America’s war with weight has hit a record high — nearly 40 percent of American adults are obese. Larger portion sizes, lack of activity and confusing messages are among the reasons for the spike. When it comes to battling this epidemic, it’s all about going back to the basics. While that may be easier said than done, no fad diet can replace the lifestyle changes necessary to shed pounds and live a healthy life for the long-term. Here’s how to get back on track so you can start feeling like your best self.
Make Healthy Eating Fun
Sure, you know cucumber slices are healthier than potato chips, but the trick is breaking the habit. Labeling foods as either “good” or “bad” isn’t a healthy way to look at food from a mental perspective, so consider following the 80/20 plan of eating nutritiously 80 percent of the time, but leaving room to splurge on the remaining 20 percent. This can be a helpful approach as trying to eat like an angel 100 percent of the time — even if you have a lot of weight to lose — is only liable to backfire and cause you to overeat. To get yourself excited about preparing and eating nutritious foods, take up a cooking class or download a healthy recipe app. Once you see that you can lose weight without having to subject yourself to bowls of kale on the daily, you’ll be more apt to stay on track. Make sure you invest in a good knife set so you can safely and effectively cut up all those fruits and veggies. For reviews on knife sets, see Family Living Today.
Find A Workout You Enjoy
The U.S. government suggests that adults get at least 2.5 hours of moderate-intensity aerobic activity or 75 minutes of high-intensity activity (or a combination of both) per week, yet studies indicate that a whopping 80 percent of Americans don’t get enough exercise. Lack of time or motivation are among the top two reasons why people aren’t lacing up their sneakers, but physical fitness is an absolute must when it comes to weight loss and overall health.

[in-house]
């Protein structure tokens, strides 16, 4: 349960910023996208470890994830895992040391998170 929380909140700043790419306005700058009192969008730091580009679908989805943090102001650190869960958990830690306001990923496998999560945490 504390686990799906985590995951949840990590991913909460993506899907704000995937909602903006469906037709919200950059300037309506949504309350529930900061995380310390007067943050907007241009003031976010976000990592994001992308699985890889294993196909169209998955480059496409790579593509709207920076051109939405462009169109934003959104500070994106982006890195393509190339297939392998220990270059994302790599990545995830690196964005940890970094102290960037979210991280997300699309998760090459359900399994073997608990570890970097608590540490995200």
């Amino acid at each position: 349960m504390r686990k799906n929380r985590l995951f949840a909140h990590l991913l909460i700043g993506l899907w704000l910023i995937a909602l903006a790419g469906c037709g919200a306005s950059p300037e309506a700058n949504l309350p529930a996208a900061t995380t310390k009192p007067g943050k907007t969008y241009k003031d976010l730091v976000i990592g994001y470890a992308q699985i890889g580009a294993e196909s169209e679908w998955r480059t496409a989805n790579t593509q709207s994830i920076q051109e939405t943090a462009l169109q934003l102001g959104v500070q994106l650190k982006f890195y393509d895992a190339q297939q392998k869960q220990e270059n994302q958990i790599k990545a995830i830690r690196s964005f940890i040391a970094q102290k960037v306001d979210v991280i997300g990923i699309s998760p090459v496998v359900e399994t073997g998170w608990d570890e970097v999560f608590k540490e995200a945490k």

Don’t force yourself to do the latest fad workout if you absolutely detest it as you’ll never stick with it. Determine whether or not you are a solo exerciser, or prefer team sports or group classes — or a combination of all three. Sign up for a race or join a league to help you stay motivated. If time is of the essence, set up a home gym with basic equipment such as dumbbells, adjustable resistance bands, a BOSU balance trainer and a yoga mat. This way you can roll out of bed in the morning and squeeze in a workout before work — or after if that’s when you’re more motivated.
Get Enough Sleep
Research links inadequate sleep to obesity, so there’s never been a better reason to get enough shut eye. Lack of sleep adversely affects the secretion of the hormones responsible for increasing appetite and letting the body know when it’s had enough to eat, thus prompting an elevated food intake. Not to mention, when you don’t get enough rest, it’s likely that you won’t feel like working out. Establish a bedtime and wake-up time and stick to it — even on the weekends. Make sure your bedroom is clutter-free as that can contribute to anxiety. Invest in quality pillows and bedding (enhance with an aromatherapy mist) and consider playing ambient music such as crashing waves or a rainstorm to help calm your mind.
If you have any current mental health issues such as depression, make sure you’re continuing to address them while on your weight-loss journey. In many cases, depression and obesity are linked, so becoming healthier in body and mind can actually be a helpful form of treatment. Remember that losing weight for the long-term is a marathon, not a sprint, so prepare yourself for any slip-ups.
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Editor’s Note: We came across a great resource to consider checking out in addition to this article called, Obesity: What It Really Is, The Risks, and How to Combat It.